Climate change (CC) directly impacts the economy, ecosystems, water resources, weather events, health issues, desertification, sea level rise, and even political and social stability. The effects of CC affect different groups of societies differently. In Tanzania, the effects of CC have even acquired a gender dimension, whereby women are viewed as more vulnerable than men because of socioeconomic and historic barriers. CC is largely caused by anthropogenic activities, including those that increase the concentrations of greenhouse gases (GHGs) in the atmosphere. Recent findings indicate that the livestock sector is responsible for 18 % of GHG emissions measured in the CO2 equivalent. Moreover, some gases emitted by livestock have higher potential to warm the atmosphere than CO2 and have a very long atmospheric lifetime. Methane (CH4) has 23 times the global warming potential (GWP) of CO2, whereas nitrous oxide (N2O) has 296 times the GWP of CO2. It is now estimated that the atmospheric concentrations of CH4 and N2O are increasing at a rate of approximately 0.6 % and 0.25 % per year, respectively. Cattle may emit CH4 from enteric fermentation equivalent to 2–12 % of the ingested energy, whereas produced manure can emit N2O up to 1.25 % of its weight. The estimated total CH4 and N2O emissions from Tanzanian ruminants stand at 26.17 Gg and 0.57 Gg, respectively. In this paper, we first very briefly review emissions of GHGs from different livestock production systems in Tanzania with the view of identifying the main hot spots. Then, we concentrate on the available adaptation options and the limitations on the adoption of such adaptation options in Tanzania. Emission of these GHGs per unit product varies with the level of intensification, the types of livestock kept, and manure management. Intensification of livestock production reduces the size of the land required to sustain a livestock unit and frees up the land necessary for carbon sequestration. In Tanzania, such intensification could take the form of the early harvesting and storing forage for dry-season feeding. The advantage of this intervention is twofold: young harvests have higher digestibility and emit less CH4 when fed to ruminants than mature lignified forage; use of stored roughage in the dry season will reduce the desertification of rangeland and deforestation that occur when livestock search for pastureland. Dry-season supplementation of ruminants with energy and protein-rich diets will reduce CH4 emission. The chemical treatment of crops byproducts will increase the crops’ digestibility and reduce CH4 emission from ruminants. Crossbreds of indigenous and exotic breeds are more efficient converters of feed into products like meat and milk, with less GHG emitted per unit product. The use of manure for biogas production will reduce the emission of both CH4 and N2O into the atmosphere. Shifting from liquid to solid manure management has the potential to reduce CH4 emissions. Most of these interventions, however, are not cost neutral – enhancing awareness alone will not lead to their widespread adoption. In the absence of subsidies, the adoption of these interventions will depend on the relative cost of other options. Although some traditional livestock systems in Tanzania are already coping with the impact of CC, such efforts are handicapped by inadequate resources, poor coordination, and implementation of competing measures.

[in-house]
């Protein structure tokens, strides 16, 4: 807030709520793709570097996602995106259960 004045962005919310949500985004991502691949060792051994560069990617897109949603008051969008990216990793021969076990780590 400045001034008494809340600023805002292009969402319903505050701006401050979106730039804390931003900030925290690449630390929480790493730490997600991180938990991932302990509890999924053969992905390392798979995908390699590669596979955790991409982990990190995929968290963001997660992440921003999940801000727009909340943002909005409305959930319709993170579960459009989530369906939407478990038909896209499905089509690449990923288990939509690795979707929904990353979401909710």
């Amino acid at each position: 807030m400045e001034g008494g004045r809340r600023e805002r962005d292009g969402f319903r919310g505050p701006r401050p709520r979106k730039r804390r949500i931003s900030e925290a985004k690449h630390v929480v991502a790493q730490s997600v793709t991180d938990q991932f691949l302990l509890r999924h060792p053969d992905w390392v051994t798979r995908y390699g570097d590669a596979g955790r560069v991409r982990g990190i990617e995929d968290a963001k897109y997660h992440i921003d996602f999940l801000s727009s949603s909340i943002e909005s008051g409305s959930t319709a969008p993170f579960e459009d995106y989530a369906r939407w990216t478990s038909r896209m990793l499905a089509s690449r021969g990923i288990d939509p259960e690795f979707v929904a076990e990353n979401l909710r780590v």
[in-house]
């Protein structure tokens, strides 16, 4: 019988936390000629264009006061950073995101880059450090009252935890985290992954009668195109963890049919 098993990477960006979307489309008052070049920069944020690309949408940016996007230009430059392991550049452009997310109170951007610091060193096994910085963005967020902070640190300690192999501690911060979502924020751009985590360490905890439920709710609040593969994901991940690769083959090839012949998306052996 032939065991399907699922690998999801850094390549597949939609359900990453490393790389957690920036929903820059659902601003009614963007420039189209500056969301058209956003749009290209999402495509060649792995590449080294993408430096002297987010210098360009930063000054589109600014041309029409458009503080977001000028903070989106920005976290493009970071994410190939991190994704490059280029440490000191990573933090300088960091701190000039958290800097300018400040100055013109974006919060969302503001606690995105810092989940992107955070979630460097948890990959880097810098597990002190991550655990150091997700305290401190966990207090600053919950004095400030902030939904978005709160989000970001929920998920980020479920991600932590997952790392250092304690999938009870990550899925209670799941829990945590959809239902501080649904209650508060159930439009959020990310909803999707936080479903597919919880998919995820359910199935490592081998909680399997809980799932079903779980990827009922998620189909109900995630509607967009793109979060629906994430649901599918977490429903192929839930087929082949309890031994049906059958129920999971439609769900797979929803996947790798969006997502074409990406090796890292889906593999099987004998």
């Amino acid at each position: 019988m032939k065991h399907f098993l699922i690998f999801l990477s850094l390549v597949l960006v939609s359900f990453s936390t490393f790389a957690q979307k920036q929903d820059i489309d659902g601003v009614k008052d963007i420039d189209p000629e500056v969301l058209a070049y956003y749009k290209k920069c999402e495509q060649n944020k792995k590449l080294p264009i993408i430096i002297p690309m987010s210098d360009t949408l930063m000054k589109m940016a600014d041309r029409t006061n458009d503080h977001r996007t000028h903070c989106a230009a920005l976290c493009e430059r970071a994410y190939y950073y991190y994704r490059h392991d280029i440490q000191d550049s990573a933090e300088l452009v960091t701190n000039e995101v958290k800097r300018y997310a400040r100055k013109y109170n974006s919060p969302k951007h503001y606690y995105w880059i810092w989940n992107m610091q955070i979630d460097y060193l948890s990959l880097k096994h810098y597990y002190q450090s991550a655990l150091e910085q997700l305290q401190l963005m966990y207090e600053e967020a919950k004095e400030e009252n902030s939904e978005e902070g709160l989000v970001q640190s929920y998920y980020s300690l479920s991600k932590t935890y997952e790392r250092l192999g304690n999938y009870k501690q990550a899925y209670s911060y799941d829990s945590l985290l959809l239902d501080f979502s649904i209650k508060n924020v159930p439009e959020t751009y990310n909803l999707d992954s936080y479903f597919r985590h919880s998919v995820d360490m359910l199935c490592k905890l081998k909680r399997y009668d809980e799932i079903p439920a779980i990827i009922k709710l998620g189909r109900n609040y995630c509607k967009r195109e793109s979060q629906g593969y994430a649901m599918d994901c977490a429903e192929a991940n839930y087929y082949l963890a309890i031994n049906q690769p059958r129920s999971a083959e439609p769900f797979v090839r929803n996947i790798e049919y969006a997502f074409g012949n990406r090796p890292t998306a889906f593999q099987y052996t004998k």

|Title of host publication||Sustainable Intensification to Advance Food Security and Enhance Climate Resilience in Africa|
|Editors||R. Lal, B.R. Singh, D.L. Mwaseba, D. Kraybill, D.O. Hansen, L.O. Eik|
|Place of Publication||Cham, Switzerland|
|Publisher||Springer International Publishing|
|Publication status||Published - 2015|